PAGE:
Andres Serrano: Bringing Awareness to New York’s Homeless
Not many photographers choose to focus on the homeless. However, Andres Serrano is one of those photographers. He first began in 1990 when he shot photos of New York’s homeless individuals in the streets and subway tunnels for his first photograph series, “Nomads.”
Serrano lets the subjects choose their positioning, and the main aspects that Serrano control are the light source and backdrop. He does not "ask [his] sitters to look dignified or noble. The most I ever asked them was to look left or right.”
One of Serrano’s notable works in his first series, “Nomads,” is titled Sir Leonard. The piece was a portrait of a man he encountered in the New York subway. His subjects may appear as if they took hours to prepare, position, and dress; however, the individuals are often just in their everyday clothes, making Serrano’s art style simple yet intriguing.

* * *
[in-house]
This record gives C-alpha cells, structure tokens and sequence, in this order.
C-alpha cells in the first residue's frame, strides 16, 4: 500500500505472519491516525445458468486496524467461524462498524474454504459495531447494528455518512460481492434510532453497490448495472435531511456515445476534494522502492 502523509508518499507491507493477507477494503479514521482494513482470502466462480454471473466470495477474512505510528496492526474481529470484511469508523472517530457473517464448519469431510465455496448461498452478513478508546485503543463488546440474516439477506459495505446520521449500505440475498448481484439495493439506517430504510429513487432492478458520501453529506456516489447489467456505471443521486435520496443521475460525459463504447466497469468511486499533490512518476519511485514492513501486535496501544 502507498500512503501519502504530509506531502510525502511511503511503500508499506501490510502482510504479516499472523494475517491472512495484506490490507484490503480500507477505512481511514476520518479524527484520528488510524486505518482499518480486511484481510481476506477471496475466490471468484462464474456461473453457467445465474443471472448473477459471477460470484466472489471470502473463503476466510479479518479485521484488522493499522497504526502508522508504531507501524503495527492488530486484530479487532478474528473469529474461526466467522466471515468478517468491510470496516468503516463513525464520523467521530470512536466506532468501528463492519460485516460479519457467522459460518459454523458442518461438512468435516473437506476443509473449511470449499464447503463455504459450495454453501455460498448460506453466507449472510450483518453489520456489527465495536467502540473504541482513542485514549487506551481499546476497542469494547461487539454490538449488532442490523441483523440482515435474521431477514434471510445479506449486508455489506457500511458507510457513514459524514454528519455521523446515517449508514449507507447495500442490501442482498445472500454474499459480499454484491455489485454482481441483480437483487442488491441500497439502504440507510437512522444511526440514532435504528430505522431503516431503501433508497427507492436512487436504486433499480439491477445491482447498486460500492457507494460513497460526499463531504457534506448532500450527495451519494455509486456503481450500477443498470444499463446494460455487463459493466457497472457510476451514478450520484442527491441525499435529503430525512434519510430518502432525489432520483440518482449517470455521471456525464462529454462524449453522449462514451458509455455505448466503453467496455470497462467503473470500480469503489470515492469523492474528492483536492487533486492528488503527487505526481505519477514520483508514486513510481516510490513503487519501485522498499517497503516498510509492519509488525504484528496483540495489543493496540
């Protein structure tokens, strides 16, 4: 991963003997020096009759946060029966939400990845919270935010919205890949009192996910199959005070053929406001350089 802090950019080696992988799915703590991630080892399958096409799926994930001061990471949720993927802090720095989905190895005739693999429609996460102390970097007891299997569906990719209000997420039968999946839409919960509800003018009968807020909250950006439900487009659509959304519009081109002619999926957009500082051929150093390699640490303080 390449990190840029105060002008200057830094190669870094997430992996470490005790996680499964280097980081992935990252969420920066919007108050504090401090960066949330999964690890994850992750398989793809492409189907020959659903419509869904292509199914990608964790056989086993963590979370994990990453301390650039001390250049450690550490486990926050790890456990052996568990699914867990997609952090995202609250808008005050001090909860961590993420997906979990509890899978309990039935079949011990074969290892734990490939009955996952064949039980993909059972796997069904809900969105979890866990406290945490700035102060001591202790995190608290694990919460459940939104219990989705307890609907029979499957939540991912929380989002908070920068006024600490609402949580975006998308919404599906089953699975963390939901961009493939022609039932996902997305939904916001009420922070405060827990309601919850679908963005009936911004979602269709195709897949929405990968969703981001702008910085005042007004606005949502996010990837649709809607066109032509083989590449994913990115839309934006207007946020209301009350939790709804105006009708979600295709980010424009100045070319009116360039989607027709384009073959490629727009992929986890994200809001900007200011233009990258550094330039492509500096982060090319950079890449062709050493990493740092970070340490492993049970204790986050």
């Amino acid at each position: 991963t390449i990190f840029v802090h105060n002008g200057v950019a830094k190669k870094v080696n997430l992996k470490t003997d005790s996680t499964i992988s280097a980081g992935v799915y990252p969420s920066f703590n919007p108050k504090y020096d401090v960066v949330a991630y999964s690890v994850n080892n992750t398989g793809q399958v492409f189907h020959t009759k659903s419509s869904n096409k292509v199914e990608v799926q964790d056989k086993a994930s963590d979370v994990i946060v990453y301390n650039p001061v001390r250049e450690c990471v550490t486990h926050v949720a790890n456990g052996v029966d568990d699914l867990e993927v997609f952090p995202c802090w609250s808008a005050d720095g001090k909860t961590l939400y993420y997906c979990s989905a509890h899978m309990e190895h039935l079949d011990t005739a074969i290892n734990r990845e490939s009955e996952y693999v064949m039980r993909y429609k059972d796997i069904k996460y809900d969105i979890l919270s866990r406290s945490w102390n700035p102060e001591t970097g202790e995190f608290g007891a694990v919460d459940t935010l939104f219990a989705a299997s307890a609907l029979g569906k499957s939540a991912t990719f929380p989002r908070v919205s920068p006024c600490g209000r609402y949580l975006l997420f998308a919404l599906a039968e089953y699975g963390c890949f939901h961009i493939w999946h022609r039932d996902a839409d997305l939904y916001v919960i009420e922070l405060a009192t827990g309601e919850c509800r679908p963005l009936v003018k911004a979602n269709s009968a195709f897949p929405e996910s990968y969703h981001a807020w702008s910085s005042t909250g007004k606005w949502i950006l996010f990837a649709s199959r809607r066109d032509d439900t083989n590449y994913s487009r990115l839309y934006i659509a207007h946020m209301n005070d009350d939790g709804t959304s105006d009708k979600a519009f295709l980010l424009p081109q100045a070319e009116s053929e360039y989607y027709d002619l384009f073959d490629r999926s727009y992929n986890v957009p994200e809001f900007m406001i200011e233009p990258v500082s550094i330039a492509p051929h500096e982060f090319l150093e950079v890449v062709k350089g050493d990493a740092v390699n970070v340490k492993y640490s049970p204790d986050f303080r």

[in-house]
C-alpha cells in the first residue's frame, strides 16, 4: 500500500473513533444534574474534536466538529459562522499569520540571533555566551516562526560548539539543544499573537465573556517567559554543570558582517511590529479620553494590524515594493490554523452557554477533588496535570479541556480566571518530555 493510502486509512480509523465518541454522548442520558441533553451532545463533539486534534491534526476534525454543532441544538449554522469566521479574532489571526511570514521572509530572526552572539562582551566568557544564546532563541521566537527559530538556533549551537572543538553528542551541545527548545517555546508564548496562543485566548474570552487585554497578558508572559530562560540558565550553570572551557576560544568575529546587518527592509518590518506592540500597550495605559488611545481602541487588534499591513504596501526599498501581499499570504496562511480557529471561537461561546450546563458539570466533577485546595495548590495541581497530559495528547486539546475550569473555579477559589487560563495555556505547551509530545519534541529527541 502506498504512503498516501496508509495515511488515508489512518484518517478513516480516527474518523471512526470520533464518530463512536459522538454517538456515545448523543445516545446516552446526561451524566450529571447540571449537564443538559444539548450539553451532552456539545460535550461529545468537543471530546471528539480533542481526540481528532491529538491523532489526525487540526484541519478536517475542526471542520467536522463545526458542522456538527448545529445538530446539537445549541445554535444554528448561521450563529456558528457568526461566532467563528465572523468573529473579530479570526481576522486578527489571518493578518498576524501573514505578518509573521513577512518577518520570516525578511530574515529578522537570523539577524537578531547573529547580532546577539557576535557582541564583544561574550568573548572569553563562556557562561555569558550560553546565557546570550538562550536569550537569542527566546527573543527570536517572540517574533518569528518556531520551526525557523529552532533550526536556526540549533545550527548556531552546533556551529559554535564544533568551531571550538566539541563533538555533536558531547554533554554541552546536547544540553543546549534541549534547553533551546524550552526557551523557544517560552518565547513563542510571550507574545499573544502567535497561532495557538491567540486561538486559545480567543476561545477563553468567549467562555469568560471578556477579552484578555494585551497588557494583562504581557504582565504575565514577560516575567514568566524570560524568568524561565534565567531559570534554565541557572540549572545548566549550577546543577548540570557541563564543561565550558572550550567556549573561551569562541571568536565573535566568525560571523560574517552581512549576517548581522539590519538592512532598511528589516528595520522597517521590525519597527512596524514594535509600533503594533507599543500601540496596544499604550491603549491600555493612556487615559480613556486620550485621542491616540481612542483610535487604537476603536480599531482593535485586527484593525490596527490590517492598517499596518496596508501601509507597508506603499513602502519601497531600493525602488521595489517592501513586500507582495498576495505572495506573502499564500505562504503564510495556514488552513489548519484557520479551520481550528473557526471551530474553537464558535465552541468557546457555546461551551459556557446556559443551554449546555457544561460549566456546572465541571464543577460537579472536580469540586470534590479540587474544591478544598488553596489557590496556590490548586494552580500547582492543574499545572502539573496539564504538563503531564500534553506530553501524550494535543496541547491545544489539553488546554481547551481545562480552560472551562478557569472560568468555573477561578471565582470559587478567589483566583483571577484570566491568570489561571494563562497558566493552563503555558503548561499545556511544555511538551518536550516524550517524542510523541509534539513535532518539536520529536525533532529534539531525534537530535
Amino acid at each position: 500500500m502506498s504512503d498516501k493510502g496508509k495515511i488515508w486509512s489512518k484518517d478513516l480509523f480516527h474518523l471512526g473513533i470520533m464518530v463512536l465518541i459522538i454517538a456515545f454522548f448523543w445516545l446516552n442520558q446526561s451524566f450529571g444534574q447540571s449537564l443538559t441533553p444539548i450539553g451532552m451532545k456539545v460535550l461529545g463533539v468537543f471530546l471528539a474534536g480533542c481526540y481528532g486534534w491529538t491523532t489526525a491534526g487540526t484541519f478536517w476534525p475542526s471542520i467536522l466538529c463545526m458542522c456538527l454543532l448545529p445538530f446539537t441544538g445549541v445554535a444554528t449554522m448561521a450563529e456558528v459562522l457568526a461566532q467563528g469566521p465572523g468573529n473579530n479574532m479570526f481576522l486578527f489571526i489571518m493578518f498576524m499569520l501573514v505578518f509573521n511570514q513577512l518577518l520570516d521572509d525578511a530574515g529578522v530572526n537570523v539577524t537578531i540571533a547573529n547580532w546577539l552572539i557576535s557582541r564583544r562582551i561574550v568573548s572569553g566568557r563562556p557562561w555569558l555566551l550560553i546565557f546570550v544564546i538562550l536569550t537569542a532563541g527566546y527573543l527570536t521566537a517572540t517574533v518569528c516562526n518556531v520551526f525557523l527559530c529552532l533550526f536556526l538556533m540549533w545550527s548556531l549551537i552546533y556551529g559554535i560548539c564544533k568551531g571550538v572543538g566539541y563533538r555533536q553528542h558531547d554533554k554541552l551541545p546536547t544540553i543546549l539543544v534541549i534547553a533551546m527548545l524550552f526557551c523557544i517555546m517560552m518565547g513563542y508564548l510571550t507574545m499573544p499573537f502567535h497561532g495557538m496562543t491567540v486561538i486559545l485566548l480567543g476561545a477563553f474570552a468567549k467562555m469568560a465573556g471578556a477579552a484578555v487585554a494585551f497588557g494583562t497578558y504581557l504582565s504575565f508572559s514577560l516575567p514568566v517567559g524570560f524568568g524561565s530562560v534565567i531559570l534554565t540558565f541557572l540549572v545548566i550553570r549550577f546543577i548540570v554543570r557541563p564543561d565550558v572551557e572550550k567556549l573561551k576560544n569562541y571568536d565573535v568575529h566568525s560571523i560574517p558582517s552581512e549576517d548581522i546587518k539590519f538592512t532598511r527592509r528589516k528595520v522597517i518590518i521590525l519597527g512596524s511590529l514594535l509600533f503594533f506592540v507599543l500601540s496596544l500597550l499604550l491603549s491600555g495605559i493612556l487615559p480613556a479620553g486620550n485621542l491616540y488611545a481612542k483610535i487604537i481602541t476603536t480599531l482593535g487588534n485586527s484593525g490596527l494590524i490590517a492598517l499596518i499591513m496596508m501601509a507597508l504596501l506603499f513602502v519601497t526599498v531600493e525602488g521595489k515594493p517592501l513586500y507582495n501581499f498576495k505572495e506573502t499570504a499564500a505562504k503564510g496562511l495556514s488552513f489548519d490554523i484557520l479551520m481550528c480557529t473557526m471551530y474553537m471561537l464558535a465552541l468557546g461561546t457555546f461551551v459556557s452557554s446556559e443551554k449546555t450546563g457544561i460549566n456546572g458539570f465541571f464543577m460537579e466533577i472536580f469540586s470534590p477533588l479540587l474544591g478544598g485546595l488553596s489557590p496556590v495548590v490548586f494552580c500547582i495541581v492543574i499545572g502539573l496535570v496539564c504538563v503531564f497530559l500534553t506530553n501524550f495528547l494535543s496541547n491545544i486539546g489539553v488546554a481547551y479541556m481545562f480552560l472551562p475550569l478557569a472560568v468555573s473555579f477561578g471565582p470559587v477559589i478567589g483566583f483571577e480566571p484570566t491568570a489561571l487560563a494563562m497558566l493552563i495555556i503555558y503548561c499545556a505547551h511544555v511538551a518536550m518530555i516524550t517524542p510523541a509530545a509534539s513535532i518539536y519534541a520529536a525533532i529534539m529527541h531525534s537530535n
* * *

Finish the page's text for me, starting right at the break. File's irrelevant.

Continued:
Then, in 2013, Serrano began his project “Signs of the Times.” For this series, he bought around 200 signs from various homeless individuals off the streets of New York. By taking photos of these signs, he aimed to spread awareness of poverty in New York City. Serrano was truly motivated after witnessing the large homeless population in the city and decided to start this project to support them.
Serrano’s most recent project, “Residents of New York,” also focuses on the homeless population. This series consists of 85 portraits of men and women on the streets. These photos were taken specifically to capture the lives of those living in poverty.
His photos from “Residents of New York” were well-received and broadcasted in subway stations and various other public areas. They were displayed in New York’s West 4th Street subway station, Washington Square, LaGuardia Place, and many other distinct locations.
When seeing Serrano’s photos in public, passing pedestrians are urged to taking a second look at the homeless and hopefully choose to help.